Rush replied to these overtures cautiously. He was not authorized, as Canning had hoped, to enter into negotiations himself; but, since the proposals went “hand in hand” with American policy, he himself would be in favour of them, though Canning’s unwillingness to acknowledge the independence of the new States “immediately and unequivocally” might well prove a stumbling block.

Here the negotiations came to an end. Disappointed by his conferences with Rush, Canning now turned his attention to the French ambassador, the prince de Polignac, with whom he was more successful in reaching an agreement. By the terms of the Canning-Polignac memorandum, signed on October 9th, 1823, Britain secured the guarantees she needed against armed intervention of the Holy Alliance in South America, and on the strength of this agreement Canning announced grandiloquently that he had called the New World into existence to redress the balance of the Old.

While Canning and Polignac were conferring in London, the weighty despatches of Richard Rush were being studied in Washington. Canning’s offer of joint action was not one to be lightly rejected. It was the first time Great Britain had approached the United States as a fellow world power and requested co-operation. President Monroe was inclined to meet the proposal of the British Government; but, being a cautious man, a good administrator rather than a statesman, he sought the advice of two ex-Presidents, Jefferson and Madison.

If these experienced elder statesmen, who had been anti-British in their foreign outlook for over half a century, approved, then surely there could be no danger in signing the joint declaration. Both of them gave it their blessing. Jefferson, in particular, was most enthusiastic. The question presented was “the most momentous which has ever been offered to my contemplations since that of independence.”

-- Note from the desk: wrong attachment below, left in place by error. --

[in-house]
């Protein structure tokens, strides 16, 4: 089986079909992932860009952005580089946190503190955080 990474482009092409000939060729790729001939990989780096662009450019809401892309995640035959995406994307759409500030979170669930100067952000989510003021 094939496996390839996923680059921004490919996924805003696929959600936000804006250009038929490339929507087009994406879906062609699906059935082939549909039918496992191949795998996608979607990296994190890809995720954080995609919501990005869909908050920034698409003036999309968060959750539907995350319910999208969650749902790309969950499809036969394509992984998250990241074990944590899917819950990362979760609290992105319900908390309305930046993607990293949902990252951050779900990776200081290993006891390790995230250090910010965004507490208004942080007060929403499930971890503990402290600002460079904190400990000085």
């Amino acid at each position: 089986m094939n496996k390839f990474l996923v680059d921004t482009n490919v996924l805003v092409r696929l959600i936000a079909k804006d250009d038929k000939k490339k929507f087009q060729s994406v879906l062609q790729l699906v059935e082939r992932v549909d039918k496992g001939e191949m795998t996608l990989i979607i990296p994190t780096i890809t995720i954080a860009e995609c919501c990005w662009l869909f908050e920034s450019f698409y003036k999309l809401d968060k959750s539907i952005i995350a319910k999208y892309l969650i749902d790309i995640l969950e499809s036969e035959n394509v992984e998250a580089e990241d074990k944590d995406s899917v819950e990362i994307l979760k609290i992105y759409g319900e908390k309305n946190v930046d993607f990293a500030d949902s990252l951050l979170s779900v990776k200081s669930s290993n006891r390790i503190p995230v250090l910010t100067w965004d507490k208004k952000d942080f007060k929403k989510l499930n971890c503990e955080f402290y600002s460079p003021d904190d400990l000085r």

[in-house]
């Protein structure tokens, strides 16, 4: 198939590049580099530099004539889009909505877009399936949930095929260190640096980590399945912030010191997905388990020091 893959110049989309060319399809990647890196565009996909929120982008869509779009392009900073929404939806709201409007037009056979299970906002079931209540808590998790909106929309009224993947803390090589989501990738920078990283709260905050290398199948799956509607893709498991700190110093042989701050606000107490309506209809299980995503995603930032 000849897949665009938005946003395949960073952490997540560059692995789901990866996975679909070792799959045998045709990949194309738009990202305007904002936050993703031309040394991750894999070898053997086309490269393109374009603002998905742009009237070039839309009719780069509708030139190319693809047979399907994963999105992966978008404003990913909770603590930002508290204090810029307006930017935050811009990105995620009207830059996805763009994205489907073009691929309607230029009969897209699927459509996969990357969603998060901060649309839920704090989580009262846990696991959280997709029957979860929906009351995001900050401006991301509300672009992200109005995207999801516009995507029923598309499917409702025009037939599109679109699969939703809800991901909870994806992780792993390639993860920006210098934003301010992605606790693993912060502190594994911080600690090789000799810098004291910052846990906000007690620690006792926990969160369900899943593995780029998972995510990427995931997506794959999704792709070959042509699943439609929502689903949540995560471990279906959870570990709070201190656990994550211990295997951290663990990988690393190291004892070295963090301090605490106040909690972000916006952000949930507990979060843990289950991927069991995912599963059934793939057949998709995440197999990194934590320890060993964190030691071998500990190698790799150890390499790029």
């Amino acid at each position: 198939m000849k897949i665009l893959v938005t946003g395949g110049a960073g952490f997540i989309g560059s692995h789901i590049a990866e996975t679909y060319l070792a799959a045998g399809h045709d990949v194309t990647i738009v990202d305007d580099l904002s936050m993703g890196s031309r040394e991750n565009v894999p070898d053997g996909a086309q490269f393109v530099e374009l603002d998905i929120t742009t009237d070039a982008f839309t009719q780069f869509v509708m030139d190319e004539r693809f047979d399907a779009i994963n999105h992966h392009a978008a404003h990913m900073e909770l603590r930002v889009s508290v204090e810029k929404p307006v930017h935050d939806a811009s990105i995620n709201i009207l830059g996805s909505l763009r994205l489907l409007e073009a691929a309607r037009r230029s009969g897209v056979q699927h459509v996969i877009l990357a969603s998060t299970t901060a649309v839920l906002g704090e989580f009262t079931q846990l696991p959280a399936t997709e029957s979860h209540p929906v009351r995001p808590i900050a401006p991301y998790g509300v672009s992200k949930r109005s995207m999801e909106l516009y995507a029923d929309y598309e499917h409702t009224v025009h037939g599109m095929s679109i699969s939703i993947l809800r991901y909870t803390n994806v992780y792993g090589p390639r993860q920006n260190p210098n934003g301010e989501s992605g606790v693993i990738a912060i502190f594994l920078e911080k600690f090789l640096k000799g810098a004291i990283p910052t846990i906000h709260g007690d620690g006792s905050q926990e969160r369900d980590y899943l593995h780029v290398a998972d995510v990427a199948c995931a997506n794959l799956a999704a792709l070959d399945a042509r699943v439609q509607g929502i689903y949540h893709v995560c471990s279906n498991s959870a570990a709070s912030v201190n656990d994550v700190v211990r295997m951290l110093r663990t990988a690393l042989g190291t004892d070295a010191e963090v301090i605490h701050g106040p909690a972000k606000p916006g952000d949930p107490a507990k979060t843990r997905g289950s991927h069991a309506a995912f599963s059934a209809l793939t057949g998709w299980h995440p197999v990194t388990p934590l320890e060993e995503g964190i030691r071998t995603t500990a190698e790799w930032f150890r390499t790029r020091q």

While he was as much opposed as ever to becoming involved in “the broils of Europe,” he would by all means accept Canning’s proposal as a preventive of war. “Great Britain,” he said, “is the nation which can do us the most harm of any one or all on earth; and with her on our side we need not fear the whole world.”

Only the stubbornly suspicious John Quincy Adams remained unconvinced; and it was John Quincy Adams who got his way in the end. On the assumption, probably Justified, that Canning had no love for republics whether in the Old World or the New, he argued that the real object of Great Britain, under the pretence of defending the Spanish colonies against the Holy Alliance, was to obtain a pledge from the Government of the United States not to acquire any part of the Spanish American possessions for itself.

Such a pledge would not be in the national interest; for although the United States did not covet any of the colonies in South America, it was entirely possible that Cuba, “a natural appendage to the North American continent,” would eventually gravitate into the Union. At any rate, Adams did not want to have his hands tied. Believing as he did that the whole system of modern colonization was an evil thing, he had persuaded himself that, by some mysterious law of geographical predestination, Cuba, as well as Canada, would eventually drop like ripe fruit into the hands of the United States.

A timely communication from the Russian Minister in Washington, Baron Tuyl, afforded him a suitable opportunity of taking a stand against the Holy Alliance and at the same time declining the overtures of Great Britain. “It would be more candid,” he wrote in his diary, “as well as more dignified, to avow our principles explicitly to Russia and France, than to come in as a cock-boat in the wake of the British man-of-war.”

It would have been still more candid to have admitted that isolationism, which was what he really had in mind, was made possible only by the supremacy of the British navy. Up to the end of the nineteenth century, the United States was never in a position to defend any South American country from invasion; but Adams was perfectly aware that British and American interests in South America coincided, and that he was therefore perfectly safe in urging the President to take what looked like a vigorously independent stand.